What Friends Do For Friends
WHAT FRIENDS DO FOR FRIENDS
By Jennifer Phillips
When I return back to the “real world” at the end of each camp season, I get the same question from everyone I know, “How was camp?” It’s an easy question for me to answer – I quickly respond with a huge smile on my face and say “AMAZING!” I love fully experiencing the pure happiness of the camp season.
Having grown up at the same camp where I know work, I remember having this feeling deep in my heart at the end of each summer. All these years later, this feeling hasn’t gone away, but the reason for it has changed. Now the feeling is more about the incredible memories and experiences campers have had instead of sadness about my own experience being over. Throughout the summer, every day there is another story of success, goals met, lives changed and incredible things that happened. Each summer there is a story that stands out above the rest.
Sometimes it involves a cheering crowd of kids or a camper achieving a goal or a small interaction between a counselor and camper. I know that these special moments happen for all kids at camp, but, for “my” campers – the inclusion campers – these events are even more meaningful because they often face challenges that many other kids don’t have to think about. These interactions, big and small, make me confident that we are seeing seamless inclusion at its best.
This year, that moment happened on a typical day at Camp Chi. The day was coming to an end, and a group of nine year-old girls were having a beach party and boat rides, which is a very special activity for our younger campers. This evening was no different. I heard lots of giggling and happy conversations going on. I quickly spotted a group of girls sitting near the ski docks all huddled together. As I approached them I saw that they were talking to Abby. Abby is sweet, funny and the ultimate “happy camper.” She also happens to be non-verbal and has one-on-one support at camp.
As I got closer to the group of girls around Abby, I heard them talking to her and among each other. I saw Abby looking at each of them and visually communicating with her cabin-mates. They knew that she was scared to move from her towel and walk to the dock. Abby was terrified to get on the boat and her friends knew it. They did not want her to miss out on the special evening activity and were determined to get Abby on the boat with them. They continued to talk to Abby and encourage her while the staff took a step back. The words coming out of their mouths were so calm and just perfect.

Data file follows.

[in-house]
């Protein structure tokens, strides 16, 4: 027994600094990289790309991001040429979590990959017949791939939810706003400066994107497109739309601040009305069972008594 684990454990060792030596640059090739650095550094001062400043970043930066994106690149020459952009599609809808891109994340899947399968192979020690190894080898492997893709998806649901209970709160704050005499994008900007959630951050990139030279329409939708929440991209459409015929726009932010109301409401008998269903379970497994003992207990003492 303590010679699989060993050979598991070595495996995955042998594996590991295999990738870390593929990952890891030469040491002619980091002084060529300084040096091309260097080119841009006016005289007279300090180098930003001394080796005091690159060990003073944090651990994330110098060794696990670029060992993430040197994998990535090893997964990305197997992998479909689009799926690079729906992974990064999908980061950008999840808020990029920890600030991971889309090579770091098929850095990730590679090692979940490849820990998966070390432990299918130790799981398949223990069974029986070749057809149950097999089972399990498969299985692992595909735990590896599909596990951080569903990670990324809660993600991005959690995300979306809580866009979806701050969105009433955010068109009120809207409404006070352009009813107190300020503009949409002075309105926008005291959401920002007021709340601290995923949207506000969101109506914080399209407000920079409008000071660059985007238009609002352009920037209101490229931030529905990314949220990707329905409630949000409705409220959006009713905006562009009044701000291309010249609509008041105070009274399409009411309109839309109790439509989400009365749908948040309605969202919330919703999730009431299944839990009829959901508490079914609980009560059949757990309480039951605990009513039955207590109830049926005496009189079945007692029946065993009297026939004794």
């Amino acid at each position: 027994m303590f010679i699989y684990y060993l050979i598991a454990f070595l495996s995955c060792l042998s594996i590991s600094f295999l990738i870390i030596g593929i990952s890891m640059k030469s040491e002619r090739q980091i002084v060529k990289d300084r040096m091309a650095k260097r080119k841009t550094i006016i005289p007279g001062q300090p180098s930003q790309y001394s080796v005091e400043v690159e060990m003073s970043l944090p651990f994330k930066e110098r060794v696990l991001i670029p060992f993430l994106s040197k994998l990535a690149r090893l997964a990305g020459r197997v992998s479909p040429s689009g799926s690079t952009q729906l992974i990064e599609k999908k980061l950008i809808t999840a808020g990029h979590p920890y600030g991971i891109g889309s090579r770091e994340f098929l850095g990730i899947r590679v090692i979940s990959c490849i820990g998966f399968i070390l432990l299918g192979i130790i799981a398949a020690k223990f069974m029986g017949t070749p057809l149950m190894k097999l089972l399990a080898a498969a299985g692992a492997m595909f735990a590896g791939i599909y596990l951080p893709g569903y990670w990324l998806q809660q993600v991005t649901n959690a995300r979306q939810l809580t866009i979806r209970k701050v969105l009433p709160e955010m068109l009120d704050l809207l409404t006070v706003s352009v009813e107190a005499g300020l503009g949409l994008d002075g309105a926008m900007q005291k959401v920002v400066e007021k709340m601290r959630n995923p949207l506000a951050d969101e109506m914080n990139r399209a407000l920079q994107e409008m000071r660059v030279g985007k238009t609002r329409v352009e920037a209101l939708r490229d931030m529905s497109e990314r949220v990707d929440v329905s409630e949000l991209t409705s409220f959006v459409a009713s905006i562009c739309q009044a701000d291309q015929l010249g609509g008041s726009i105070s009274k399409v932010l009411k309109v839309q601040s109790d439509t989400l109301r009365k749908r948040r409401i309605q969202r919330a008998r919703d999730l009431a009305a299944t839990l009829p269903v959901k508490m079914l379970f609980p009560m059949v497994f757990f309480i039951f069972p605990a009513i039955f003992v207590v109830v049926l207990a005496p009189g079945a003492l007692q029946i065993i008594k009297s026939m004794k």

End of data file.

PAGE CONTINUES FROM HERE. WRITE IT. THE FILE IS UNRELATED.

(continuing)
During this time, the counselor let the girls know that they needed to get on the boat before time ran out. The girls all answered that they were waiting for Abby to join them and that they had to wait. They said that they did not want to go without her. At that moment, one girl took Abby’s hand and said, “Abby, I got you, let’s go and have fun!” Abby got up and walked to the dock and was led by her friends to the boat. She held tightly to her friends’ hands as the boat headed out into the lake.
As the boat arrived back to the dock all you could hear was laughing from the girls. Abby was laughing and smiling and walked off the boat surrounded by her friends. To any other observer, it looked like any other moment at camp, but I could see the confidence in her walk, the pride of accomplishment and the glee in her face. It is something I will never forget, and puts a smile on my face to this day!
These young girls were not going on that boat ride without Abby. They did not care if they lost out on a few minutes of their boat ride; all they knew was that they did not want to leave their friend behind. No one had to tell them to encourage Abby. They all felt in their hearts they were going to do what they needed to for their friend, as they would do for any of their other friends.
Camp Chi is a place where you are accepted and embraced for who you are, where being who you are is encouraged and where there is no reason to pretend to be anything but yourself.
These girls are the epitome of inclusion and friendship. They reaffirmed for me that being the Inclusion Coordinator is not always about facilitation and making accommodations. If the community values are strong, friendship is cherished and the expectation is that we are all in this together, then, often, all you need to do is sit back and watch what happens. It’s amazing what you can see!
Jennifer Phillips has been part of the Keshet family for over 25 years and is currently the Director of Recreation. For the past 12 summers Jennifer has worked as Keshet’s Director at Camp Chi. As the the Year-Round Inclusion Coordinator, Camp Chi to become a leader in providing an inclusive camp community. From hiring staff to assisting a camper in adjusting to camp life, Jennifer is actively involved in every component of creating an inclusive experience for campers with disabilities. She lives in Highland Park, Illinois with her husband, Scott, and her two sons. She enjoys college basketball, hanging with friends and traveling.